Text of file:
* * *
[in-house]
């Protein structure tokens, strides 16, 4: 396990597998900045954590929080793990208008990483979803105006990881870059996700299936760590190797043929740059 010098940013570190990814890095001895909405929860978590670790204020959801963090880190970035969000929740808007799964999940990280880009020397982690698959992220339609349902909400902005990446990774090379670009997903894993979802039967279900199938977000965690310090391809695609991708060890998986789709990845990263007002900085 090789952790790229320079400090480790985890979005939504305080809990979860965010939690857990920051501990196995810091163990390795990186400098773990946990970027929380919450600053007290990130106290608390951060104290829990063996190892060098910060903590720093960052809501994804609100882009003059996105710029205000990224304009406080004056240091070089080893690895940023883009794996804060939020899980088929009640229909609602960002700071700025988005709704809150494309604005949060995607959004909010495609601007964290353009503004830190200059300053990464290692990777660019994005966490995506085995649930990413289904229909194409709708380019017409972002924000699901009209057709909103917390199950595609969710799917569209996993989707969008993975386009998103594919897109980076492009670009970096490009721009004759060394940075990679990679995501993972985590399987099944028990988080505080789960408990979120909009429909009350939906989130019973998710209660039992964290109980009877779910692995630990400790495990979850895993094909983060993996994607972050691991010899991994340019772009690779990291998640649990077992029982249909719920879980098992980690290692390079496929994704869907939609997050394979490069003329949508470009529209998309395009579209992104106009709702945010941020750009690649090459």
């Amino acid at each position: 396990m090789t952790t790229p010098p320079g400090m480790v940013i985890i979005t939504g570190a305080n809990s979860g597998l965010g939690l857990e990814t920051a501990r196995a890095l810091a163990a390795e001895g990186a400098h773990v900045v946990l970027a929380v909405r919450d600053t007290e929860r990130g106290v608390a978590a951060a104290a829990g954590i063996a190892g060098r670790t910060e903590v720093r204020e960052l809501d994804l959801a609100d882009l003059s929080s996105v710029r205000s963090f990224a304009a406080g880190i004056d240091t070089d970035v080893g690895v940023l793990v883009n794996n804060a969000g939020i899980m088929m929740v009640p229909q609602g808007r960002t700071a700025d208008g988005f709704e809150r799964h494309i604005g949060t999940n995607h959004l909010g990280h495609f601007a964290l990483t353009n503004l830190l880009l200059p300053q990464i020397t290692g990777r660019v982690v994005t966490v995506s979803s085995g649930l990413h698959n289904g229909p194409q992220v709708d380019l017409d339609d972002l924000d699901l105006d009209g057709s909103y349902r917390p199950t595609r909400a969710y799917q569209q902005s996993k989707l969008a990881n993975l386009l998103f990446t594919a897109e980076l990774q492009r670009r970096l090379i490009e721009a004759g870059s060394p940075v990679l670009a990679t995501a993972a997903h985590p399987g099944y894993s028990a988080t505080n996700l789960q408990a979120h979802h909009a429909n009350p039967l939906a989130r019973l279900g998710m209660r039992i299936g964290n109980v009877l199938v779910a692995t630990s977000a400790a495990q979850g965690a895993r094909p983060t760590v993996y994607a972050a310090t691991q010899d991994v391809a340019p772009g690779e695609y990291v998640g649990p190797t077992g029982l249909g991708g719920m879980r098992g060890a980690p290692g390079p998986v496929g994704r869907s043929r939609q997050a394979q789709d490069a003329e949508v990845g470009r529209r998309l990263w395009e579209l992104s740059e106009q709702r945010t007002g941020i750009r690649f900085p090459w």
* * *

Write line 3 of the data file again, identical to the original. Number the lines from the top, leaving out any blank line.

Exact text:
């Amino acid at each position: 396990m090789t952790t790229p010098p320079g400090m480790v940013i985890i979005t939504g570190a305080n809990s979860g597998l965010g939690l857990e990814t920051a501990r196995a890095l810091a163990a390795e001895g990186a400098h773990v900045v946990l970027a929380v909405r919450d600053t007290e929860r990130g106290v608390a978590a951060a104290a829990g954590i063996a190892g060098r670790t910060e903590v720093r204020e960052l809501d994804l959801a609100d882009l003059s929080s996105v710029r205000s963090f990224a304009a406080g880190i004056d240091t070089d970035v080893g690895v940023l793990v883009n794996n804060a969000g939020i899980m088929m929740v009640p229909q609602g808007r960002t700071a700025d208008g988005f709704e809150r799964h494309i604005g949060t999940n995607h959004l909010g990280h495609f601007a964290l990483t353009n503004l830190l880009l200059p300053q990464i020397t290692g990777r660019v982690v994005t966490v995506s979803s085995g649930l990413h698959n289904g229909p194409q992220v709708d380019l017409d339609d972002l924000d699901l105006d009209g057709s909103y349902r917390p199950t595609r909400a969710y799917q569209q902005s996993k989707l969008a990881n993975l386009l998103f990446t594919a897109e980076l990774q492009r670009r970096l090379i490009e721009a004759g870059s060394p940075v990679l670009a990679t995501a993972a997903h985590p399987g099944y894993s028990a988080t505080n996700l789960q408990a979120h979802h909009a429909n009350p039967l939906a989130r019973l279900g998710m209660r039992i299936g964290n109980v009877l199938v779910a692995t630990s977000a400790a495990q979850g965690a895993r094909p983060t760590v993996y994607a972050a310090t691991q010899d991994v391809a340019p772009g690779e695609y990291v998640g649990p190797t077992g029982l249909g991708g719920m879980r098992g060890a980690p290692g390079p998986v496929g994704r869907s043929r939609q997050a394979q789709d490069a003329e949508v990845g470009r529209r998309l990263w395009e579209l992104s740059e106009q709702r945010t007002g941020i750009r690649f900085p090459w």